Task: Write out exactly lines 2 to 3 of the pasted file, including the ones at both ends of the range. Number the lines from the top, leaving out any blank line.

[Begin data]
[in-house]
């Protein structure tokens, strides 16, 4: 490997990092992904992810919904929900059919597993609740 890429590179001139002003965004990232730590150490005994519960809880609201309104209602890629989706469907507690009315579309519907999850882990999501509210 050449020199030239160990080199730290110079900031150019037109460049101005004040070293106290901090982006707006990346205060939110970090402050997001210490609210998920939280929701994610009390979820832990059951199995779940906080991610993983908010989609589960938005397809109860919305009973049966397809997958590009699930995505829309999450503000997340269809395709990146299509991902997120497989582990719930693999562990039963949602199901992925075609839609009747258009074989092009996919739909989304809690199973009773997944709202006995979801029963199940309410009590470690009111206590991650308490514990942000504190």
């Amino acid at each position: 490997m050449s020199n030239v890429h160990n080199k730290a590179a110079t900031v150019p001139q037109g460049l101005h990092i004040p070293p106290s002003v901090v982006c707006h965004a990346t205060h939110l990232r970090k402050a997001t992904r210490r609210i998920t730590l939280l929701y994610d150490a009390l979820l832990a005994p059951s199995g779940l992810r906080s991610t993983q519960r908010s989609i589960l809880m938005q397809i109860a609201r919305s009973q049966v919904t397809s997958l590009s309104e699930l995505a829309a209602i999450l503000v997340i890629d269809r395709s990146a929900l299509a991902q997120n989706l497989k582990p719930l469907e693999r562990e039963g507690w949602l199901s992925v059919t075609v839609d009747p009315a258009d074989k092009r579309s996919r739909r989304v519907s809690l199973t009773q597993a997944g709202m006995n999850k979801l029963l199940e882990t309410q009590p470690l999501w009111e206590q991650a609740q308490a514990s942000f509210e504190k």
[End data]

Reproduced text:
């Protein structure tokens, strides 16, 4: 490997990092992904992810919904929900059919597993609740 890429590179001139002003965004990232730590150490005994519960809880609201309104209602890629989706469907507690009315579309519907999850882990999501509210 050449020199030239160990080199730290110079900031150019037109460049101005004040070293106290901090982006707006990346205060939110970090402050997001210490609210998920939280929701994610009390979820832990059951199995779940906080991610993983908010989609589960938005397809109860919305009973049966397809997958590009699930995505829309999450503000997340269809395709990146299509991902997120497989582990719930693999562990039963949602199901992925075609839609009747258009074989092009996919739909989304809690199973009773997944709202006995979801029963199940309410009590470690009111206590991650308490514990942000504190």
């Amino acid at each position: 490997m050449s020199n030239v890429h160990n080199k730290a590179a110079t900031v150019p001139q037109g460049l101005h990092i004040p070293p106290s002003v901090v982006c707006h965004a990346t205060h939110l990232r970090k402050a997001t992904r210490r609210i998920t730590l939280l929701y994610d150490a009390l979820l832990a005994p059951s199995g779940l992810r906080s991610t993983q519960r908010s989609i589960l809880m938005q397809i109860a609201r919305s009973q049966v919904t397809s997958l590009s309104e699930l995505a829309a209602i999450l503000v997340i890629d269809r395709s990146a929900l299509a991902q997120n989706l497989k582990p719930l469907e693999r562990e039963g507690w949602l199901s992925v059919t075609v839609d009747p009315a258009d074989k092009r579309s996919r739909r989304v519907s809690l199973t009773q597993a997944g709202m006995n999850k979801l029963l199940e882990t309410q009590p470690l999501w009111e206590q991650a609740q308490a514990s942000f509210e504190k």